Only the finest Wedgwood for Britain's most exclusive afternoon tea

ONE was described as Britain's 'first truly great' racehorse, and the other became the byword for luxury English china.

Patisserie chef Vicki Wilson with some of the specially-created pastries. Picture: Scott Merrylees

Now, two of Britain’s iconic names of the 18th century have formed a new partnership to create a new luxurious afternoon tea experience at one of the region’s most lavish stately homes.

Chatsworth House’s stable block has been transformed into the new Flying Childers restaurant - named after the second Duke’s legendary racehorse.

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It will exclusively serve afternoon tea - and thanks to a new partnership with the internationally renowned pottery firm - it will only be served on Wedgwood china.

Patisserie chef Vicki Wilson with some of the specially-created pastries. Picture: Scott Merrylees

Bought by the second Duke, William Cavendish, in 1719, Flying Childers gained such a reputation over his racing career that the Duke received many offers from would-be buyers - including one willing to pay the horse’s weight in gold.

The thoroughbred stallion was bred at Cantley Hall in Doncaster in 1714, by Colonel Leonard Childers, and was sired by Richard Darley’s Arabian, imported from Aleppo, Syria around 1704.

He was brought by the Duke in 1719, and began an unblemished racing career at the age of six, competing in three races that year and winning them all. Further wins at Newmarket and York the following year, cementing his reputation.

More races, and more wins, followed, and he retired unbeaten and untested to the Devonshire’s stud at Chatsworth, where he died at the age of 26 in 1741.

Patisserie chef Vicki Wilson with some of the specially-created pastries. Picture: Scott Merrylees

Not to be forgotten, a painting of the stallion by James Seymour has been hung at Chatsworth, and now his name has been immortalised at the new restaurant.

But Flying Childers is not of course the only famous British name to be marked at the new restaurant. Founded a decade after the horse’s death, the name of Wedgwood has become synonymous with classic English craftsmanship.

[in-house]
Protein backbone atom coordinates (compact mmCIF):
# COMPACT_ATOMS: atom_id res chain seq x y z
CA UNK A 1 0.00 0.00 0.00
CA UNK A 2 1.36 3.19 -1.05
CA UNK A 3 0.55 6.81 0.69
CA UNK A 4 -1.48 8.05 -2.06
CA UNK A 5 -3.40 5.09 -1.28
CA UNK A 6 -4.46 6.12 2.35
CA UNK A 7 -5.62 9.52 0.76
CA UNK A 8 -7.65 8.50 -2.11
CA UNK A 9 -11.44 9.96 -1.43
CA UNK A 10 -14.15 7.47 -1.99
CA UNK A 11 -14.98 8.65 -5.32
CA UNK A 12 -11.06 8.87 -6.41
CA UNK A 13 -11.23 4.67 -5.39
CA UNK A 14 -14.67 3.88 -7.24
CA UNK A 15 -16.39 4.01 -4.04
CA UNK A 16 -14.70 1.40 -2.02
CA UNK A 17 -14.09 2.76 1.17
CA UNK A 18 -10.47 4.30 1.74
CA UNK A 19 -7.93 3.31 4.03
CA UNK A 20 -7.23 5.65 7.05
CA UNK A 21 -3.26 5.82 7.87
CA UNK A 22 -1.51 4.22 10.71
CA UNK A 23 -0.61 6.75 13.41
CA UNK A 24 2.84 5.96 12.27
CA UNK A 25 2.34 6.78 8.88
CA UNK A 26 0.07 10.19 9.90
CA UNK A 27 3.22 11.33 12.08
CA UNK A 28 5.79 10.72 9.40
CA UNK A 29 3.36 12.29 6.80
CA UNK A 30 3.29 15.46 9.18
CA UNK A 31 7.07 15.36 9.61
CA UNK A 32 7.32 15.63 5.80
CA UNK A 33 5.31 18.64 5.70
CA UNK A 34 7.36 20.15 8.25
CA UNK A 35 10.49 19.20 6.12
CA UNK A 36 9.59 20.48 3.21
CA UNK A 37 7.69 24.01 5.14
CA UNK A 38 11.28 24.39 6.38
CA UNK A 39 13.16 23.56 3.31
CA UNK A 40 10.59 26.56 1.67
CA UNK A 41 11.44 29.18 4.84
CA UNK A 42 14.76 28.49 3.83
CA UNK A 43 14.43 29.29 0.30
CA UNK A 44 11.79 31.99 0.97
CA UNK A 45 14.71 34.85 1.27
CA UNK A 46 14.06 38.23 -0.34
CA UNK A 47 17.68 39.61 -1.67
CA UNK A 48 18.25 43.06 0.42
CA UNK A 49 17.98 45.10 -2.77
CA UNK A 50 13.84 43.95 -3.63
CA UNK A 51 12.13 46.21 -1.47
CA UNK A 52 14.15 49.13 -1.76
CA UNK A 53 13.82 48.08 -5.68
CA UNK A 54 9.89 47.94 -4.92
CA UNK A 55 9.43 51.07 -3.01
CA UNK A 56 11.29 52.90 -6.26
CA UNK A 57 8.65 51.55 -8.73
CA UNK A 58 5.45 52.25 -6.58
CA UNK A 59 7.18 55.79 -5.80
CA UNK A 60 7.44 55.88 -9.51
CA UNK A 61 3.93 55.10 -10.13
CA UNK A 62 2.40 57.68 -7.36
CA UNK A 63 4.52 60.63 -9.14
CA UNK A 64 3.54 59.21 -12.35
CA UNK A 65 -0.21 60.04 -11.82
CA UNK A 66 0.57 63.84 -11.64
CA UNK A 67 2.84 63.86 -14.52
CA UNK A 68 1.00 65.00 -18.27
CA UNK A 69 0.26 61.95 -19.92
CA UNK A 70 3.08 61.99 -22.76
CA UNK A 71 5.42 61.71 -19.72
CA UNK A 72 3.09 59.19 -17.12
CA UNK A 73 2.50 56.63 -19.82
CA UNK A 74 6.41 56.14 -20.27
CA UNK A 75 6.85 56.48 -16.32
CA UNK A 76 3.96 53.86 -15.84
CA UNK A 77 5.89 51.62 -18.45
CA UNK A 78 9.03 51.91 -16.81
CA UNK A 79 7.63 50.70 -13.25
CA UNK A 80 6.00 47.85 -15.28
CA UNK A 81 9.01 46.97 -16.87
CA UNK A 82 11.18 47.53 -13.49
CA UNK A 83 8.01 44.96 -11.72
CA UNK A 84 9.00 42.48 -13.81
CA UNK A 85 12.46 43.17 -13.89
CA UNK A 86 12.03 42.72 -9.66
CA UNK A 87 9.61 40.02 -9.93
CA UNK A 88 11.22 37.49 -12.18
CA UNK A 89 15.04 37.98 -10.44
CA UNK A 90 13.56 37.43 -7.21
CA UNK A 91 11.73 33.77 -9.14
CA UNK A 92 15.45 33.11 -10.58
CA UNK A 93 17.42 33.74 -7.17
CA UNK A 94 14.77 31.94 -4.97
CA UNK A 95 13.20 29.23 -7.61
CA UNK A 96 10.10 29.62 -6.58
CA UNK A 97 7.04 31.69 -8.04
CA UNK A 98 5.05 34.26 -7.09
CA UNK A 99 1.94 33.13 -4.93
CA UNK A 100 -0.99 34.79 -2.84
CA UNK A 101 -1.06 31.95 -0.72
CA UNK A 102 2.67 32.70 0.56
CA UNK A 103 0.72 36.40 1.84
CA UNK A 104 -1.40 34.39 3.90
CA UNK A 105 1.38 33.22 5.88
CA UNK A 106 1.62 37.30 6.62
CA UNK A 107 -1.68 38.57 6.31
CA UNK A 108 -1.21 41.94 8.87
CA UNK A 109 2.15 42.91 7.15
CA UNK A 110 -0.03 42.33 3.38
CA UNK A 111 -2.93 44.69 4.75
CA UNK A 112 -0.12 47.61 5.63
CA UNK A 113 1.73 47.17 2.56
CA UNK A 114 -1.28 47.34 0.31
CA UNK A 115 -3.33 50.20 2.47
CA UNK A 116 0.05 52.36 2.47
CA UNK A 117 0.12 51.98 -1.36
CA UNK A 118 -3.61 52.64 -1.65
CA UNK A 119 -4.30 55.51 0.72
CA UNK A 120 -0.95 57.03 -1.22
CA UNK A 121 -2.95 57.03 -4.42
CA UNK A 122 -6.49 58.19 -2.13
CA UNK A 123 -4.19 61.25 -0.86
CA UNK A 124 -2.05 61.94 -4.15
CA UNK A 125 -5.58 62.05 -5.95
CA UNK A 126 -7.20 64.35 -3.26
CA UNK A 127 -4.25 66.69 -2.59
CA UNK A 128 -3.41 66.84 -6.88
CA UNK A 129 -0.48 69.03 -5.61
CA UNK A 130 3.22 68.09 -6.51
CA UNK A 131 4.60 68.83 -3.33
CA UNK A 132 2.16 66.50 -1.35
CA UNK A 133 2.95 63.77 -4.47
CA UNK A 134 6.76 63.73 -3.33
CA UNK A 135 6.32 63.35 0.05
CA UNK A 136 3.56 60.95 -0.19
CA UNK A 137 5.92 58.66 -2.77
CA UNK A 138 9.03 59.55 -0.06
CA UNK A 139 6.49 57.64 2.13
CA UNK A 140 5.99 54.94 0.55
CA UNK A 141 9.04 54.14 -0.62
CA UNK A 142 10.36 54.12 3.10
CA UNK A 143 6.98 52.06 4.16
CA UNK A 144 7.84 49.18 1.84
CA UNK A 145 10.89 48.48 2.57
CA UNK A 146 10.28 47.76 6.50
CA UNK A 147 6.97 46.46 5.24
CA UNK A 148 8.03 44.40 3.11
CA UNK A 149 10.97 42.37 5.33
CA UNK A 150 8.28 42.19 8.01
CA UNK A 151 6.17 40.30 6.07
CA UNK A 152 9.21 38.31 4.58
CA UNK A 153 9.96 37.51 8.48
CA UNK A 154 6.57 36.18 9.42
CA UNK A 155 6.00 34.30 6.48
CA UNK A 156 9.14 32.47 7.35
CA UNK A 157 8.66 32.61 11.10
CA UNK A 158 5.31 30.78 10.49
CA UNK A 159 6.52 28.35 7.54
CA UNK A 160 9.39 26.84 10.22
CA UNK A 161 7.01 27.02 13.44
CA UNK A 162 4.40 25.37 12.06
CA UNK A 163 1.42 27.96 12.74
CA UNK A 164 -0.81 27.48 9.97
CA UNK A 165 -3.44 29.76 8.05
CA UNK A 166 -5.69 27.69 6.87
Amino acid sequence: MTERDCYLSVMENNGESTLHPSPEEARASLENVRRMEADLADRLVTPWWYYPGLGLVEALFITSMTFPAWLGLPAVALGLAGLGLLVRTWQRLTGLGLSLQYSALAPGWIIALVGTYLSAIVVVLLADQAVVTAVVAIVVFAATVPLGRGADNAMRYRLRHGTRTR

All food and drink at the restaurant will be served on Wedgwood’s Butterfly Bloom Collection, which features intricate patterns of graceful butterflies and colourful florals with each piece gilded with gold banding, while the tea is some of the company’s finest blends.

Yesterday representatives from Wedgewood joined the current Duke and Duchess of Devonshire in opening the new restaurant.

The Duke of Devonshire said: “We are delighted that all of the tea ware and tea in our Flying Childers Restaurant has been provided in partnership with Wedgwood. Josiah Wedgwood began designing tea ware collections in response to the fashion for drinking tea, which flourished from the mid-18th century and which we’re delighted to continue that tradition here at Chatsworth in the present day.”

Sally Warmington, marketing and ecommerce director of Wedgwood said the company was “delighted” to be embarking on its first collaboration with Chatsworth House.

She added: “With Wedgwood being synonymous with tea drinking it fits that the Wedgwood Afternoon Tea is part of the launch of the Flying Childers Afternoon Tea Restaurant. This partnership offers us the perfect opportunity to encourage people to discover our delicious tea blends as well as showcase our beautiful designs such as Butterfly Bloom and Daisy which have been selected to complement the delicious afternoon tea experience at Chatsworth.”